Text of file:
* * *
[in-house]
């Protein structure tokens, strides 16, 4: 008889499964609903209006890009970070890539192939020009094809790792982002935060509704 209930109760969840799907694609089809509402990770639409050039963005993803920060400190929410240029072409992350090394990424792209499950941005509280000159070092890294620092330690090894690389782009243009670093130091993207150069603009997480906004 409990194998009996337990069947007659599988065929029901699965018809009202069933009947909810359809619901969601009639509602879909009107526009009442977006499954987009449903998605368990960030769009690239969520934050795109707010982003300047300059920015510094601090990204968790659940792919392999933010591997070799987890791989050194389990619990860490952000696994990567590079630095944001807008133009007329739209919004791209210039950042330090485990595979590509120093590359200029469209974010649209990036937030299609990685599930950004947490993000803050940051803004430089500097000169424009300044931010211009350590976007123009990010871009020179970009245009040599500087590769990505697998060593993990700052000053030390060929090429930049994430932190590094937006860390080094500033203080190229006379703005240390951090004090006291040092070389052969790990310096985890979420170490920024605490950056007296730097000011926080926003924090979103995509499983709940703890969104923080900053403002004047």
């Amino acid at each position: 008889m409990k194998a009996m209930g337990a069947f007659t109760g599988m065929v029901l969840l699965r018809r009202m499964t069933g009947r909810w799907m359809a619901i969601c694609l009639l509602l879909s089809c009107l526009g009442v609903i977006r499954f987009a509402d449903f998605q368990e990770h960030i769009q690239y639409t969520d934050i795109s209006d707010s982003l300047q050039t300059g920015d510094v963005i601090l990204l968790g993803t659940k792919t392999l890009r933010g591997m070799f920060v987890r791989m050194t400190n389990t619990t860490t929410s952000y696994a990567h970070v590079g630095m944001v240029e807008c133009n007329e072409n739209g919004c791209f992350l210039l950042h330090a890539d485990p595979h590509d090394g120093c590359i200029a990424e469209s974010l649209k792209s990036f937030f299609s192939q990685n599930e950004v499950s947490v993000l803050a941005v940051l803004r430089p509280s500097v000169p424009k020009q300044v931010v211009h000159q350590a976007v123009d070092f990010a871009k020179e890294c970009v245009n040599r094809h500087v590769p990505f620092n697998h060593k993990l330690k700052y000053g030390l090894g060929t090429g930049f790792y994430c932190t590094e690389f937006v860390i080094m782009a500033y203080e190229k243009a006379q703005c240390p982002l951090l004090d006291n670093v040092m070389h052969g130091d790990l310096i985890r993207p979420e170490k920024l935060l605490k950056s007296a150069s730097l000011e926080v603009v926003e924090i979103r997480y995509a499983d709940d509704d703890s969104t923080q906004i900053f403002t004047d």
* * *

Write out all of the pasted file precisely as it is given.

[in-house]
């Protein structure tokens, strides 16, 4: 008889499964609903209006890009970070890539192939020009094809790792982002935060509704 209930109760969840799907694609089809509402990770639409050039963005993803920060400190929410240029072409992350090394990424792209499950941005509280000159070092890294620092330690090894690389782009243009670093130091993207150069603009997480906004 409990194998009996337990069947007659599988065929029901699965018809009202069933009947909810359809619901969601009639509602879909009107526009009442977006499954987009449903998605368990960030769009690239969520934050795109707010982003300047300059920015510094601090990204968790659940792919392999933010591997070799987890791989050194389990619990860490952000696994990567590079630095944001807008133009007329739209919004791209210039950042330090485990595979590509120093590359200029469209974010649209990036937030299609990685599930950004947490993000803050940051803004430089500097000169424009300044931010211009350590976007123009990010871009020179970009245009040599500087590769990505697998060593993990700052000053030390060929090429930049994430932190590094937006860390080094500033203080190229006379703005240390951090004090006291040092070389052969790990310096985890979420170490920024605490950056007296730097000011926080926003924090979103995509499983709940703890969104923080900053403002004047």
């Amino acid at each position: 008889m409990k194998a009996m209930g337990a069947f007659t109760g599988m065929v029901l969840l699965r018809r009202m499964t069933g009947r909810w799907m359809a619901i969601c694609l009639l509602l879909s089809c009107l526009g009442v609903i977006r499954f987009a509402d449903f998605q368990e990770h960030i769009q690239y639409t969520d934050i795109s209006d707010s982003l300047q050039t300059g920015d510094v963005i601090l990204l968790g993803t659940k792919t392999l890009r933010g591997m070799f920060v987890r791989m050194t400190n389990t619990t860490t929410s952000y696994a990567h970070v590079g630095m944001v240029e807008c133009n007329e072409n739209g919004c791209f992350l210039l950042h330090a890539d485990p595979h590509d090394g120093c590359i200029a990424e469209s974010l649209k792209s990036f937030f299609s192939q990685n599930e950004v499950s947490v993000l803050a941005v940051l803004r430089p509280s500097v000169p424009k020009q300044v931010v211009h000159q350590a976007v123009d070092f990010a871009k020179e890294c970009v245009n040599r094809h500087v590769p990505f620092n697998h060593k993990l330690k700052y000053g030390l090894g060929t090429g930049f790792y994430c932190t590094e690389f937006v860390i080094m782009a500033y203080e190229k243009a006379q703005c240390p982002l951090l004090d006291n670093v040092m070389h052969g130091d790990l310096i985890r993207p979420e170490k920024l935060l605490k950056s007296a150069s730097l000011e926080v603009v926003e924090i979103r997480y995509a499983d709940d509704d703890s969104t923080q906004i900053f403002t004047d």